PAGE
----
What goes Up, Must go Down

The view was mesmerizing and stunning.  We knew it would be beautiful, yet we were still awed, not only with the landscape but with ourselves. It took us nearly four hours of grueling uphill climbing to get to Observation Point in Zion National Park.

Zion Canyon

The view from observation point – breathtaking!

hiking zion

We hiked from the valley floor to the top of the mesa. Over 2,100 feet in elevation gain!

The high fives and exuberance were short-lived as we soon came to the realization that we still needed to hike back down to the valley floor. What goes up, must go down! At this stage of the hike, I would have gladly entertained any other way back down the mountain.

Observation Point Zion

Proof we made it to the top! Observation Point trail in Zion National Park

Hmm, as I glanced over the cliff edge thoughts of repelling, paragliding, or base jumping came to mind …. tempting but obviously not available options. So after one more photo-op showing proof that we indeed made it to the top (made it to observation point, known as one of the more strenuous hikes in Zion National Park) we slowly meandered our way back down the trail.

Zion National park hiking

Hiking on top of the mesa was enjoyable and relatively easy.

All was well and good that first mile. The trail was still pretty much on the mesa. The views were lovely and the trail easy, but once we started the decent …. well, let’s just say, Ashton and I were not a couple of happy campers.

hiking zion national park

Ashton hugged the wall, even when passing uphill climbers.

hiking Zion

She did great confronting her fear of heights, but she sure did walk fast going down.

Ashton’s pace quickened as the trail zig-zagged and offered staggering drop-offs. She knew she needed to get through this section of the trail without letting her fear of heights kick in. As for me, I stopped to tighten my shoe laces a couple of times trying my best to keep my toes from jamming into the front of my hiking shoes.

top of the mesa

Me taking a much needed break!

I’ve always been prone to cramps in my toes, especially if my shoes are laced too tight, but under these circumstances, I was left with no choice. After tightening up the laces, I managed to keep up with the downward trek at a somewhat reasonable pace until the balls of my feet started burning. My feet were hurting like never before and I’ll admit I was overcome with a little panic.  We were barely a quarter of the way back down the mountain and I was having trouble walking. “How in holy heck was I going to keep going another two hours?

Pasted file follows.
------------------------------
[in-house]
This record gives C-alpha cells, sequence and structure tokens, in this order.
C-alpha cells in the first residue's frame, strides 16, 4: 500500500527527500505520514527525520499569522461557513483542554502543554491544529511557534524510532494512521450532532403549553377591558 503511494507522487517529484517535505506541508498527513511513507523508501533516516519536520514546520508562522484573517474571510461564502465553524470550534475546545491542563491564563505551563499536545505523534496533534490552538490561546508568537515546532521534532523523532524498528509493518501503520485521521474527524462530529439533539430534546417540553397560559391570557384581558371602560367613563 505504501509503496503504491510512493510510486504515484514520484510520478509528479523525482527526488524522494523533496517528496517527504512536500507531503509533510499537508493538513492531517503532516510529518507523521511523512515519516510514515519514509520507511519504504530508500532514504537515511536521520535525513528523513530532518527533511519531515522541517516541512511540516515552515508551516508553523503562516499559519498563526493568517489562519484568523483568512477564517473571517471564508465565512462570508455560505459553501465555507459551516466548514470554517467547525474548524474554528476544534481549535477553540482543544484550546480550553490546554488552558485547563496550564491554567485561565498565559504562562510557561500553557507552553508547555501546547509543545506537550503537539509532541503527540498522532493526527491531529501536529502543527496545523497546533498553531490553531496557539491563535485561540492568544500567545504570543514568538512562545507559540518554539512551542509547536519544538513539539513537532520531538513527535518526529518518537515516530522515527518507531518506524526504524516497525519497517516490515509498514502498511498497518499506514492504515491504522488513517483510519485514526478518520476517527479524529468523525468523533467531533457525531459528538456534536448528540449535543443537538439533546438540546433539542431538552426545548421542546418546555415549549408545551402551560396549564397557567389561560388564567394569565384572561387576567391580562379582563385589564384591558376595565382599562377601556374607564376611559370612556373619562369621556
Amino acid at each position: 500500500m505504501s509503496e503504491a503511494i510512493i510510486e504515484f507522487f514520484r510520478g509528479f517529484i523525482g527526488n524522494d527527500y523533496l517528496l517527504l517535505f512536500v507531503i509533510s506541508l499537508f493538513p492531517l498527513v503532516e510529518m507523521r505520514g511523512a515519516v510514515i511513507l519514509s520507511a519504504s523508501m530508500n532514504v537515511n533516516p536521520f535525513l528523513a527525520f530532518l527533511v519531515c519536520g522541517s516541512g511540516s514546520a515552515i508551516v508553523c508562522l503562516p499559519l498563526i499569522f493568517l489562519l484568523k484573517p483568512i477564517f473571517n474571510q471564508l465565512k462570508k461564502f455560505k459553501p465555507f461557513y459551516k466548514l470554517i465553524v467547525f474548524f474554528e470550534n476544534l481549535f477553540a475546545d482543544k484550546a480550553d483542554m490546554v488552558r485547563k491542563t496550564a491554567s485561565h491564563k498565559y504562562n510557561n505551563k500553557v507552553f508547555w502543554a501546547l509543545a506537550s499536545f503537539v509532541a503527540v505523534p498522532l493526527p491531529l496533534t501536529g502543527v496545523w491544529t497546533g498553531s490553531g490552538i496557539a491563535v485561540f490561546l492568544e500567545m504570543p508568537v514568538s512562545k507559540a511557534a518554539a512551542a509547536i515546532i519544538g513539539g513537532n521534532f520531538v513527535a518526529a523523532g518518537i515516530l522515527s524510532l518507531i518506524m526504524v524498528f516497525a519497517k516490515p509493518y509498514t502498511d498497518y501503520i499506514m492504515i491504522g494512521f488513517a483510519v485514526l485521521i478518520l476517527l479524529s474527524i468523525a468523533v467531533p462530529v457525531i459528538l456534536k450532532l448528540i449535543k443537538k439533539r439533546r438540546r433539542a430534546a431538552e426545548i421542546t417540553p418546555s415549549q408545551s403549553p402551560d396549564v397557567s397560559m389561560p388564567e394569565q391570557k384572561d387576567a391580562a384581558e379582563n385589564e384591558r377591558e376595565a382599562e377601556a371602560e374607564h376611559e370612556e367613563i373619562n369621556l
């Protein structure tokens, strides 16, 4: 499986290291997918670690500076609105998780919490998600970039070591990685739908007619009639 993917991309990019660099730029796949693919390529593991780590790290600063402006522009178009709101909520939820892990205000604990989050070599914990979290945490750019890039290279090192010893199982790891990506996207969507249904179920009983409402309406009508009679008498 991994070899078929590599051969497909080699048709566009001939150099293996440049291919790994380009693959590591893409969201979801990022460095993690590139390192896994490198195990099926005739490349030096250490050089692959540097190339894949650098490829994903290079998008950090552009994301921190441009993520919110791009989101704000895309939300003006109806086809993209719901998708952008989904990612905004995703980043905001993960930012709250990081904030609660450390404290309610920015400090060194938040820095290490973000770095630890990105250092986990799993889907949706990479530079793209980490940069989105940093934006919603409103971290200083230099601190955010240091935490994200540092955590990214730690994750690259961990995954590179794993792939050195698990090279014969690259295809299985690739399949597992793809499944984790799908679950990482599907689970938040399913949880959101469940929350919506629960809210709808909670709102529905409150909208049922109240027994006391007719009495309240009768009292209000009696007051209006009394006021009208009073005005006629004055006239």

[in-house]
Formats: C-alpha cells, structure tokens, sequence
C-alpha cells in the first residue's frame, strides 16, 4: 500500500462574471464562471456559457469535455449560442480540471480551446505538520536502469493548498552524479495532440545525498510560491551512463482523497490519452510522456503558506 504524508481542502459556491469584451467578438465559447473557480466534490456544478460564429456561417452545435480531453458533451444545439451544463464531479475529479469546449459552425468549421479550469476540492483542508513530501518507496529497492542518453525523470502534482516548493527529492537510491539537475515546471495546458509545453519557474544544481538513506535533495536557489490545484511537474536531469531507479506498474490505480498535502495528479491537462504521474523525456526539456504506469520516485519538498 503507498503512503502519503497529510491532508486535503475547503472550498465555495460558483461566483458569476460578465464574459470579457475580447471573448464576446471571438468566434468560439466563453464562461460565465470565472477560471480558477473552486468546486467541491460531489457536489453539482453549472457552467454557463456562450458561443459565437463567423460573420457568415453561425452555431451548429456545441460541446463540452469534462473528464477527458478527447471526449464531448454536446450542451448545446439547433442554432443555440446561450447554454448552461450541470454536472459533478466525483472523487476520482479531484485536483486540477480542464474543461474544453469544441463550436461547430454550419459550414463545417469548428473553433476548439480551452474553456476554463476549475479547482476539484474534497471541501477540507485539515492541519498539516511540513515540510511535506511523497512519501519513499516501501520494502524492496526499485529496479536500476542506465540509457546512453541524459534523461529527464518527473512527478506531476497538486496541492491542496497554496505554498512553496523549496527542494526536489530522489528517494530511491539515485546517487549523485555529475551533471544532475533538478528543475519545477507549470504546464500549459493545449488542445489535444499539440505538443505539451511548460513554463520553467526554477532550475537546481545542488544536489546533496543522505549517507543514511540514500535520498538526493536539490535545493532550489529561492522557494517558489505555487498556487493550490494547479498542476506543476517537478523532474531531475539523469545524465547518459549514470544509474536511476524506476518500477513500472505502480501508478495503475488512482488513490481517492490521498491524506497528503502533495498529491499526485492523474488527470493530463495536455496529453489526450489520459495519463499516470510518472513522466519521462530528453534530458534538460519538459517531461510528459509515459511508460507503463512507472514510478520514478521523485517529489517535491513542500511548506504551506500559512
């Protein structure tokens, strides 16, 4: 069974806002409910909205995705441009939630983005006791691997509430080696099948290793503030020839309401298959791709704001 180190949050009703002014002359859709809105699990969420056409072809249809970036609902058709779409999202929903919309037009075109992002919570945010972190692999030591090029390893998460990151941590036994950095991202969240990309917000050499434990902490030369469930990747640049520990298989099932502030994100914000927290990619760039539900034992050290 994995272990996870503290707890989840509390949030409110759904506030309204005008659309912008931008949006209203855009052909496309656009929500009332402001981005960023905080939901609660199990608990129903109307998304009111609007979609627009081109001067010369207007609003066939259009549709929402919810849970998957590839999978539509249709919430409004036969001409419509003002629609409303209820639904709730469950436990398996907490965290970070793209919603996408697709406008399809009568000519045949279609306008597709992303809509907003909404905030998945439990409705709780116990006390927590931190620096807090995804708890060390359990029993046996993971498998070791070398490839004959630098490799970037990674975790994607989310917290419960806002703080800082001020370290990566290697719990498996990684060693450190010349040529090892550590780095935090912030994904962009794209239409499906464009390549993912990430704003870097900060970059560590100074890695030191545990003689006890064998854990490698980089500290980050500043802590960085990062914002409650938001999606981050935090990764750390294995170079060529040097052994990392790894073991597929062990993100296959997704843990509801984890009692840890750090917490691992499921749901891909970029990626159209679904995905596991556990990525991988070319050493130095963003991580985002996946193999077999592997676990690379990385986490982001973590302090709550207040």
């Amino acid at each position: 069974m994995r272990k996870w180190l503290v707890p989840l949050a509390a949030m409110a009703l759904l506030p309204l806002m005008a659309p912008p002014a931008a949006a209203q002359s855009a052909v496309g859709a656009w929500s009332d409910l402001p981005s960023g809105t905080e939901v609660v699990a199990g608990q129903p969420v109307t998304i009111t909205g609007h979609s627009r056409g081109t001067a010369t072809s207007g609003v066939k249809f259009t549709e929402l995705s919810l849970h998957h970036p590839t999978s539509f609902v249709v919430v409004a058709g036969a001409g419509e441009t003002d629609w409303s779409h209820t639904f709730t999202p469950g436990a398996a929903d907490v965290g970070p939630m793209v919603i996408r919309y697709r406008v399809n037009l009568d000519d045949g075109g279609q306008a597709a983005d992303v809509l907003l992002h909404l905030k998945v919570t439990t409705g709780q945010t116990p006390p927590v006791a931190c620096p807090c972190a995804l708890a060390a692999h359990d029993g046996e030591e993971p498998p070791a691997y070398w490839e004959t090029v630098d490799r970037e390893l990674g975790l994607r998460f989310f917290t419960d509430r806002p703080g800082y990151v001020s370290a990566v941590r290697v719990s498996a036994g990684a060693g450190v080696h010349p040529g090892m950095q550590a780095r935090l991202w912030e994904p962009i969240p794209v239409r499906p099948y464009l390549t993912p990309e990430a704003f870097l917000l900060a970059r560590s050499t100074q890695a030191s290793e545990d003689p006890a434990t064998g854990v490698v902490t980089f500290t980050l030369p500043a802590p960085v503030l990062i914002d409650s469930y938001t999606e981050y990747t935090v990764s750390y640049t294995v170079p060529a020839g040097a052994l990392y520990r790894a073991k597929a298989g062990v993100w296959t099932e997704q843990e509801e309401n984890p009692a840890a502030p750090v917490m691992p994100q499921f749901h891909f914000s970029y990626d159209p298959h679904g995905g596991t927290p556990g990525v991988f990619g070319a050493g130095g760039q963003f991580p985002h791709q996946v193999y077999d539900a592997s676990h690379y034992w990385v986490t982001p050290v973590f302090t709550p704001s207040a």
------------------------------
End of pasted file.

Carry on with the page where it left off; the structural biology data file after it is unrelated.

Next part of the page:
hiking zion national park

Can you spot the hikers on this ledge portion of the trail?

Zion national park hiking

Ashton was a ways in front of me as her focus was getting beyond this part of the trail with the sheer drop-offs. Once I caught up to her and the switchbacks seemed less daunting, I sat down in a nicely shaded area. I was on the verge of tears as my emotions were filled with concern and pain. Thoughts of Reese Witherspoon flooded my mind ……..   A month earlier after my daughter and I binge watched Netflix’ the Gilmore Girls, I rented the movie “Wild”. This movie is based on a true story. Although, I thought the movie itself was merely ok, it did have a thought-provoking impact on me. What possesses a woman to hike 1,100 miles by herself? Would I ever entertain such a silly notion?

As I sat there on the side of the trail in Zion National Park with my shoes and socks removed attempting to ease the throbbing pain in my feet, scenes from that movie played in my head along with some very non-lady like expletives. Just then, I remembered the medical/sports tape and knife in my pack. Oh yeah, let’s tape up these paws!

First it was up and around the second toe wrapping the tape in two directions. That toe has been sensitive ever since I lost the toenail last fall from all the up and down hiking I did at the Sonoran Preserve. Then it was around the balls of my feet – round and round, I wrapped the tape around the front of my feet …  shoes and socks back on …. laces tied tight …. when I stood up, the discomfort was gone. I was overcome with relief and nearly (I said nearly) started to skip down the trail. Oh thank God I brought that tape!


There’s always time for a photo-op


Now we were making good time, rarely stopping and keeping a steady pace. After about an hour, we seemed to be somewhere at the half way point of the hike back to the trail head. It was at this point I thought I was out of water. I couldn’t suck any more water out of my camelbak, but I didn’t think that would be a problem considering we were getting closer to the trail head with each step.

light at the end of the tunnel

Is there light at the end of the tunnel? Are we there yet? Oh, please Lord!!!!!!!

However with only about fifteen more minutes to go and the shuttle bus stop in clear view, my legs started shaking uncontrollably. Sure they felt a little weak but not falling down weak. I found it humorous but Ashton was seriously concerned for my well-being.

She grabbed my pack and started fiddling with it. Low and behold, there was still some water in the pack. After a healthy slug, the shaking subsided and I responded with, “Thank you, mommy”.  Which daughter swiftly responded with, “Oh be quiet and keep walking. I really don’t want to have to carry you down this hill, and as tired as I feel right now, just be glad I don’t roll you down”. 😆

hiking Zion

Yes, we had hiked up there!